The continuation of growth accelaration accomplished during last the 4–5 years is dependent on making an objective assessment of the successes, failures and future disputes and improving consensus policies and action plans to build on the successes and address the challenges. We have suitably developed the five year Strategic Plan for Islamic Banking industry again through a sitrict and meaningful reference with all vital shareholders. The plan will be issued soon takes care of the future guideline of the industry, points out areas of improvement in lawful, regulatory and taxation environments, emphasize variation of products and markets covering non-traditional but strategically important sectors of agriculture and SMEs and increasing the Islamic banking market share to over 15% of the country’s banking system during the next five years. SBP has also played a vital role in raising consciousness and building potential of the industry. To address the consciousness and misunderstanding issues, SBP initiated an consciousness action that consists of seminars, conferences, aimed programs and focused discussions for the trade society, academia, bankers and policy makers. A recent outstanding milepost is the start off a Mass Media Campaign where the whole Islamic banking Industry united hands under the ambit of SBP to aim the challenge of misunderstandings related to the Islamic banking trade model and practices. Likewise, a number of actions have been taken to consruct the industry’s human resource potential and improve its abilities. In this respect, support from global organizations such as the Islamic Research and Training Institute (IRTI) and Islamic Financial Services Board (IFSB) is also being taken.
One vital profit of the encouragement of Islamic finance is its potential to contribute outstandingly to financial involvement by extending the outreach of the financial system to the masses who are out of the system because of faith reasons. Islamic Microfinance, a confluence of two industries; Islamic Finance and Microfinance, cannot only be an efficient tool for financial involvement by providing to both voluntary and involuntary financially rejected but also towards poorness reducing because of its hereditary characteristic of being careful and asset based. The Islamic finance industry has not done much to tap the potential of Islamic microfinance up to now, because of its sensed high risk and its preoccupation in serving the financing requirements of the government and large companies.
We would recommend the industry to make individual as well as collaborative efforts to improve this sector, which would develop their market consciousness besides empowering them to variation their customers. The IBIs may also develop partnerships with Islamic microfinance foundations to provide the low income population.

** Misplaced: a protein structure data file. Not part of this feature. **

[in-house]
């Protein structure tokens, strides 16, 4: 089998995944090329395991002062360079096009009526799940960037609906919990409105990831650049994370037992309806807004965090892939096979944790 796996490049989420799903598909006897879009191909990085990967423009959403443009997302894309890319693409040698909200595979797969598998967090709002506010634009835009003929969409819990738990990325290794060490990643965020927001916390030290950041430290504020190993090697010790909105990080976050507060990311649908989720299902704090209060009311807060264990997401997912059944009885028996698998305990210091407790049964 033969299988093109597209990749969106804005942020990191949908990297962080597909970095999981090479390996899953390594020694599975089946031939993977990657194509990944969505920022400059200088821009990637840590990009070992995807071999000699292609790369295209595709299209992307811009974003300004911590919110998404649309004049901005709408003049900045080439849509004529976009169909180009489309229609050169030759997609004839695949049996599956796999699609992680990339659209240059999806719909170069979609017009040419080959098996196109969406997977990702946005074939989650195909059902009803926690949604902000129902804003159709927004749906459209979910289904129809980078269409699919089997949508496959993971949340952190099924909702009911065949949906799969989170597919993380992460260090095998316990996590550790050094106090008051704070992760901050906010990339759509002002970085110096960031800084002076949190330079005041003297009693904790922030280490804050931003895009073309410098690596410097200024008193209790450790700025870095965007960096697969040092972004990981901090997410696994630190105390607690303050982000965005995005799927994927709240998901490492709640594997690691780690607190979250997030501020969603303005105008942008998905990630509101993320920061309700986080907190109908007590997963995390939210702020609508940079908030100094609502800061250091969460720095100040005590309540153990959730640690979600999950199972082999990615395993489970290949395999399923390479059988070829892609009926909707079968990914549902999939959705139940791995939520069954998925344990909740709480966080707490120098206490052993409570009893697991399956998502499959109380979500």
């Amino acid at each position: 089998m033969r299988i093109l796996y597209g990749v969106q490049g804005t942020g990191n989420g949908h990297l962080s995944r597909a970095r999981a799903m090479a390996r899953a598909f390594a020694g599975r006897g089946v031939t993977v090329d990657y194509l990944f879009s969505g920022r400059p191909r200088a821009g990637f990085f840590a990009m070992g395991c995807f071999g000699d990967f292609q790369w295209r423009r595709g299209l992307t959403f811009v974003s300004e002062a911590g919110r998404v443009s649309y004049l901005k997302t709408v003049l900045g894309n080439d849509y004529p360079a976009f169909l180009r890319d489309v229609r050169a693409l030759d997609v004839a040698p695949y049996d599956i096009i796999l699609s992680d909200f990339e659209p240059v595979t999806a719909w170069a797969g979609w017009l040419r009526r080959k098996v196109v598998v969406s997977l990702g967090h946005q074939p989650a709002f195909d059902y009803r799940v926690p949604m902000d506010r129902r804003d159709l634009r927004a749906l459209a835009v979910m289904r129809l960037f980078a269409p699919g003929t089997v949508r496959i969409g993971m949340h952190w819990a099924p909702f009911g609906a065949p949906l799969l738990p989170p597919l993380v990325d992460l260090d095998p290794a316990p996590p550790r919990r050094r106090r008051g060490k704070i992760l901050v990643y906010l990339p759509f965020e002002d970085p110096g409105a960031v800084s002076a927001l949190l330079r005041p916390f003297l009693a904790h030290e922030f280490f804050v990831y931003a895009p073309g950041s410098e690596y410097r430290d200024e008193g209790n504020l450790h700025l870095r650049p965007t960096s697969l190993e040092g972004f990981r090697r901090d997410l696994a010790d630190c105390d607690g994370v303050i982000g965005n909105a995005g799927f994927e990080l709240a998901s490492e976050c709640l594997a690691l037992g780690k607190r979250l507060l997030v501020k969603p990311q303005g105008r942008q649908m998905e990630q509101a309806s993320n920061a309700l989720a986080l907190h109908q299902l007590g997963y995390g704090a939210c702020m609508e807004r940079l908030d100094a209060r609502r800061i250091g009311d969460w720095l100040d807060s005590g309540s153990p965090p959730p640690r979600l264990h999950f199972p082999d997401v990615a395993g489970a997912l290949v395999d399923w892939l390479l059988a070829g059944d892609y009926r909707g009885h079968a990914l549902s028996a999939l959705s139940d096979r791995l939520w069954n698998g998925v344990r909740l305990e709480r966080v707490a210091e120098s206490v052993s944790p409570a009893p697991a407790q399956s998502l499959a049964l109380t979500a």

Likewise, Agriculture and SMEs are fields that have so far been lost by both conventional and Islamic banks because of the awareness of high risk despite their main importance for the country’s economy. Financial involvement is one of the vital strategic aims of SBP and as most are aware, very near to our heart; we would strongly emphasize the industry to appear of these awareness myths and improve potential to tap these strategically important sectors and provide value for your shareholders, depositors and the country’s economy as a whole. SBP will provide every support and simplification to the industry in efforts to consruct and enlarge its portfolio in these sectors.
Islamic capital markets, reciprocal funds and Takaful sector are also very important parts of the Islamic financial system need to be nourished and developed along with Islamic banking. We are working closely with the Securities and Exchange Commission of Pakistan (SECP), regulator of capital markets to help improve these non-bank financial foundations. We acclaim and recognize the important paces taken by SECP, including review of Mudaraba directions, issuance of Sukuk directions, establishment of central Shariah advisory board etc, and believe that these are probably to help in development of all Islamic finance sector.
We would also emphasize the strategical importance of investment in research and development especially for the developing sectors of Islamic finance.
To tell the truth, we are not making enough investment in this area, which is limiting our potential to develop Shariah based solutions for different trades and economic requirements of the actual economy. The research and development is also necessary to improve solutions for bringing monetary and fiscal policies and practices in accordance with Shariah principles. The strategic plan for the next five years has imagines a number of such initiatives and we hope that the collective efforts by the regulator and practicians would be instrumental in improving investment in R&D and developing better solutions for providing the financing requirements of the actual economy.
As a result, We thank all the speakers and participants for coming here and hope that the thinking on deeply and discussions during the Road show will help the industry in moving towards more including growth and fair distribution of profits in the economy.
Yaseen Anwar: Developments of Islamic banking in Pakistan.